Mimics the sounds of the rainforest, from Kookaburra to chain saw.
(10 Votes, average 3.60)Loading...
The male superb lyrebird attracts females by probably the most extravagant animal call in the world. The male mimics all the sounds from the forest, includeing the calls of other birds. Ones brought up around manmade sounds impersonate the roar of a chainsaw, the screech of a car alarm and the click of camera shutters. Lyrebirds display this vocal virtuosity not just during the breeding season, implying the calls are not just about finding a mate but also used to defend territory. During the breeding season they use a display mound to sing from for hours, with the calls travelling up to a kilometre through the forest. The BBC video of the Lyrebird is very funny and was voted by viewers as their favourite Attenborough moment.
The map shows the location of Healesville Sanctuary but the Lyrebird can be seen elsewhere in south-eastern Australia.
Just one cotton machine running is loud, just imagine what it was like with all of them going.
(3 Votes, average 4.33)Loading...
The North-West of England was at the heart of British Cotton Manufacturing. The noise within the mills was horrendous, indeed pioneering research into noise induced deafness examined weavers because the sound was unrelentingly loud. Nowadays, only a small number of machines are used at this museum, even so the sound is deafening:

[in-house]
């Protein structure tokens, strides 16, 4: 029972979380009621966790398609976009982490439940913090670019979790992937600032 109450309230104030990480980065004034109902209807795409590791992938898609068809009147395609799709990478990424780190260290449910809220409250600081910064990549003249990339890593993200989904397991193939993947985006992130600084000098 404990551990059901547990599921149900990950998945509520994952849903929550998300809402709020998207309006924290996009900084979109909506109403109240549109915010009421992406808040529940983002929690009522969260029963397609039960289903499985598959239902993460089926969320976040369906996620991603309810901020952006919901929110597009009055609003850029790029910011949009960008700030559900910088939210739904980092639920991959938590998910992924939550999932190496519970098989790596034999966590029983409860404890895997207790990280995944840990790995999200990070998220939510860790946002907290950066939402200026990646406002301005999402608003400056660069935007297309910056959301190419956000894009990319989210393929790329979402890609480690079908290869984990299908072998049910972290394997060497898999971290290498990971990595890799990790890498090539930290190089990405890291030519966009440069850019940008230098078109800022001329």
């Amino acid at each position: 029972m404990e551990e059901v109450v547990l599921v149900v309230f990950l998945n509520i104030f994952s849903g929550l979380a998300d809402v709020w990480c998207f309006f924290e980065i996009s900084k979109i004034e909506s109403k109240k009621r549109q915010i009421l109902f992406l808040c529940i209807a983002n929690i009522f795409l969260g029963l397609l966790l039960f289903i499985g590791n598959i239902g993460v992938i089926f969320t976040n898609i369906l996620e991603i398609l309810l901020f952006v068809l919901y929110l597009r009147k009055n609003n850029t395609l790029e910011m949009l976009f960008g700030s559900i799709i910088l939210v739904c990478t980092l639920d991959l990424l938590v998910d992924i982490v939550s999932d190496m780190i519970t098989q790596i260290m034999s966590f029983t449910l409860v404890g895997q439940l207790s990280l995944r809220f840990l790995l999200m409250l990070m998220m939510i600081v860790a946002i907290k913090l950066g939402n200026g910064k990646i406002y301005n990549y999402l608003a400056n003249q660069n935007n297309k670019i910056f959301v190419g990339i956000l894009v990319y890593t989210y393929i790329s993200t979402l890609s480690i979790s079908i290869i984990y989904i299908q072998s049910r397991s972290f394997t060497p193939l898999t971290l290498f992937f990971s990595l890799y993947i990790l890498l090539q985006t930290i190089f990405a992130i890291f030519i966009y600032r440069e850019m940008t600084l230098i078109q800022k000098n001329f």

“Stand among the looms today, feel the heat brush your face and the floorboards shake, and listen to the roar of the flyer frames. There stretch the beams of yarn and the 500 bobbins set out in the creel, each holding up to 12 miles of cotton. A cool, damp stairway leads down to the wheel itself; a giant, a monster, grown mossy and rusted, its colossal spokes still turning, heaving the river. You can get lost in the vastness of it, in the motion of it, in the grumble and groan of its working, feel yourself floored by this rush of the past.”